As shown in Table III below, normosmics who found the odor hedonically positive (n=10) displayed a significant improvement in learning in the presence of the mixed-floral odorant. On subsequent trials, these subjects learned to complete the tasks in an average of 30.1% less time in the presence of the odor. In the trials without the odor, they learned to complete the tasks on an average of only 13.1% less time. In other words, they learned to complete the tasks on an average of 17% less time in the presence of the mixed-floral odorant than in the non-odorized condition.
TABLE III__________________________________________________________________________ Normosmic Subjectswith Positive HedonicsUNSCENTED TRIALS SCENTED TRIALS Order Order of trial trial trial % delta % delta % delta of trial trial trial % delta % delta % deltaSubj. Presen- 1 2 3 trial trial trial Presen- 1 2 3 trial trial trialNo. tation sec. sec. sec. 1-2 2-3 1-3 tation sec. sec. sec. 1-2 2-3 1-3__________________________________________________________________________ first 38.4 27.7 25.7 -27.9% -7.2% -33.1% second 53.1 30.2 -42.4% -1.3% -43.1%3. first 72.5 -20.1% -10.5% -28.4% 74.2nd -28.0% -20.6% -42.9%6. second 33.9 -5.6% -1.9% -7.4% 51.3t -31.2% + 21.5% -16.4%7. first 50.4 -19.4% -1.2% -20.4% 44.1nd -9.0% - 3.2%8. second 35.0 -5.4% + 30.5% + 23.4% 34.0 -22.4% -6.1% -27.1%9. first 32.8 -18.3% + 26.5% + 34.5nd -27.2% -27.2% first 75.1 -16.0% -8.1% -22.8% 67.3nd -34.9% -3.7% -37.3% first 55.5 +14.1% -29.5% -19.6% 41.1nd -23.4% -22.1% second 44.3 + 5.6% -15.8% -11.1% 74.9 -39.5% -6.0% - 43.1%20. first 75.2 -28.1% + 17.6% -15.4% 70.1nd -37.2% -2.0% -38.5% 51.3 -12.1% + 0.4% -13.1% -25.5% -5.1% -__________________________________________________________________________ 30.1%
Normosmics who found the odorant hedonically negative (n=7) also displayed a slight, but statistically non-significant improvement in learning in the presence of the odorant. An average of 9.9% reduction in time was needed by this group to complete the trial in the presence of the odorant versus 8.2% reduction in time without the odorant.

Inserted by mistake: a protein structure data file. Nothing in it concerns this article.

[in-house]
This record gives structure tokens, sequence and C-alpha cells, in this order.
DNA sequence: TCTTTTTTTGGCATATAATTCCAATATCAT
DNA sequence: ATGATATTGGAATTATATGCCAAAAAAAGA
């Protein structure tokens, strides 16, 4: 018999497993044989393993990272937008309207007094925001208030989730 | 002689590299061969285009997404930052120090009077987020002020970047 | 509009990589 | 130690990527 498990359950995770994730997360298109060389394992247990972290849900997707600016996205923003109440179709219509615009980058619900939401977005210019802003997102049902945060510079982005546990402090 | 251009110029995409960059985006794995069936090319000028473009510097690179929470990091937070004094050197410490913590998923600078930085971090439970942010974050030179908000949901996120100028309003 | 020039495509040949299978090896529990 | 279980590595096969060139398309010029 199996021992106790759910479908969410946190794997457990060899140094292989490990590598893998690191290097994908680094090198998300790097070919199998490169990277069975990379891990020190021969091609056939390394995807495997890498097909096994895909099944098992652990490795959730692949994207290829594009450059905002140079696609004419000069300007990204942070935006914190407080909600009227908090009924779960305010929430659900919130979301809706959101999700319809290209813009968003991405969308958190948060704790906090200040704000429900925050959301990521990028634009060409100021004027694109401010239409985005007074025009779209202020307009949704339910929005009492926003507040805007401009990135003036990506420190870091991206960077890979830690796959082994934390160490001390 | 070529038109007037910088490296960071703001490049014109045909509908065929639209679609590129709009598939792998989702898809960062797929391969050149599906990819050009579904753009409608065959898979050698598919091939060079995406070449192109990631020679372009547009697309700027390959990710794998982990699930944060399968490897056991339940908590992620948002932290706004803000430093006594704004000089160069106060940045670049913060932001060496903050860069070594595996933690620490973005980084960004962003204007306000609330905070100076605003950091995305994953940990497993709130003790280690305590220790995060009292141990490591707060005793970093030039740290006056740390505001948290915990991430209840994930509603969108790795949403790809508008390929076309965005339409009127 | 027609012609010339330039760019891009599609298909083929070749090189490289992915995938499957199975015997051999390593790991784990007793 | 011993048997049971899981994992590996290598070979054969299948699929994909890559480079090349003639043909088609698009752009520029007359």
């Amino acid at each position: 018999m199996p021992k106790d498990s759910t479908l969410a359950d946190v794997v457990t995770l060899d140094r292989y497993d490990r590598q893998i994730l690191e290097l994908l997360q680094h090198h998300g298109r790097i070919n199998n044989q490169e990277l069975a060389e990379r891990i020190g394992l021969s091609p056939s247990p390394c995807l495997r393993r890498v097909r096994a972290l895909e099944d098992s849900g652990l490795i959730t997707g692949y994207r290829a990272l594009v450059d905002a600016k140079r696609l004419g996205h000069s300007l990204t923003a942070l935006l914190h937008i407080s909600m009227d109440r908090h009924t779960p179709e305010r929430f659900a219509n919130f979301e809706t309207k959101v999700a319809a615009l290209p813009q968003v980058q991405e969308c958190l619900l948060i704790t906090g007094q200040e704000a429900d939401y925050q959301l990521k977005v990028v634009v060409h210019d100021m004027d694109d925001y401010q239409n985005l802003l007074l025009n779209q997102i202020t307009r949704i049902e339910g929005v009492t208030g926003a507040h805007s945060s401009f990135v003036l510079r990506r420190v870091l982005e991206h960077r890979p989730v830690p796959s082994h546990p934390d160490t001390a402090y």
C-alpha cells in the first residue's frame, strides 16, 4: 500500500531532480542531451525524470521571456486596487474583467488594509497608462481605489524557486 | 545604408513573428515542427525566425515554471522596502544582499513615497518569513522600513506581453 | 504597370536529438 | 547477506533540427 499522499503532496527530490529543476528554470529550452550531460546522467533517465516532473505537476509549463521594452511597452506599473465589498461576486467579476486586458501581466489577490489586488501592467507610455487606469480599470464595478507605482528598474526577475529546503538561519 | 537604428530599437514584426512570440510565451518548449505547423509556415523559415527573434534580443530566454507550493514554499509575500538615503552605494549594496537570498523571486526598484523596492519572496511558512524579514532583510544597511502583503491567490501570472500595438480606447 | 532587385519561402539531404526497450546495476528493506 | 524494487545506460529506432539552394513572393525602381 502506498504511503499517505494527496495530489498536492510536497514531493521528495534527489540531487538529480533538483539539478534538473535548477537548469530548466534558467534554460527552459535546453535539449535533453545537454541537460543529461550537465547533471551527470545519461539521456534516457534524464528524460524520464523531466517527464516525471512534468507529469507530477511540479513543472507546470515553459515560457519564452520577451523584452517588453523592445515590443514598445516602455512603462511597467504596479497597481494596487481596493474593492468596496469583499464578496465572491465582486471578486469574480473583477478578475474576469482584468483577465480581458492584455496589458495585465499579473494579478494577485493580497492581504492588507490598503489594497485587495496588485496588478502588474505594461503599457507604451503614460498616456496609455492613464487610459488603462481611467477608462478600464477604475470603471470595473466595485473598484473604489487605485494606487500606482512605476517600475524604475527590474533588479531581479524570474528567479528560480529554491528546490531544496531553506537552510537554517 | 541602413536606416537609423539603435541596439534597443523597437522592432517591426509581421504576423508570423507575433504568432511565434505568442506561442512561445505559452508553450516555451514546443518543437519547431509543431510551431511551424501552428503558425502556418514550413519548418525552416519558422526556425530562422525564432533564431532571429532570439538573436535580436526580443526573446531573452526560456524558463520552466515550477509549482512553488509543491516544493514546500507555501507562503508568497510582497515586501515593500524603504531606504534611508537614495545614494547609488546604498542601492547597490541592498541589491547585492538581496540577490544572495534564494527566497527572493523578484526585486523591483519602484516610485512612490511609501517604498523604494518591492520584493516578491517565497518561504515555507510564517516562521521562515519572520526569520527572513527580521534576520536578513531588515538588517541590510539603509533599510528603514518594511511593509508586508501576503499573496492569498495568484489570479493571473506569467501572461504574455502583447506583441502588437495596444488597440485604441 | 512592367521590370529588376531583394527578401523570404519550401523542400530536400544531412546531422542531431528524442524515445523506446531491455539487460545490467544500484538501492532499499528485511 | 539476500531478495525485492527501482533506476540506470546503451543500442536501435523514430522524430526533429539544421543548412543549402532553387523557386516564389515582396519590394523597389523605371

Results did not differ significantly for the 21 normosmic subjects due to the order of presentation of scented versus unscented masks (p>0.05), the subject's sex (p>0.05), their smoking status (p>0.5), or their ages (p=0.06).
For the subjects who found the odorant hedonically positive, the odorant had the greatest impact on learning from the first to second trial. The average improvement with the scented masks was 25.5% less time for the second trial compared to the first, and with the unscented masks only 12.1% less time (t=9, critical value=8, "=0.05, 2-tail). From the second to the third trial, the average time required was 5.1% less with the scent while the performance with unscented masks actually worsened, requiring slightly more time for the third trial than for the second (t=19, critical value=8, "=0.05, 2-tail). Hence, the presence of the odor continued substantially to improve relative performance from the second to the third trial, while in the absence of odor, performance slightly worsened.
Discussion. Subjects with normal olfactory ability who considered the odorant hedonically positive demonstrated that on subsequent trials they learned to complete the tasks 17% faster on average in the presence of the floral odor than in the non-odorized condition. The improvement was greatest from the first to the second trial. Although the odorant had a diminished effect from the second trial to the third trial, the effect of the odorant remained statistically significant from the second to third trial.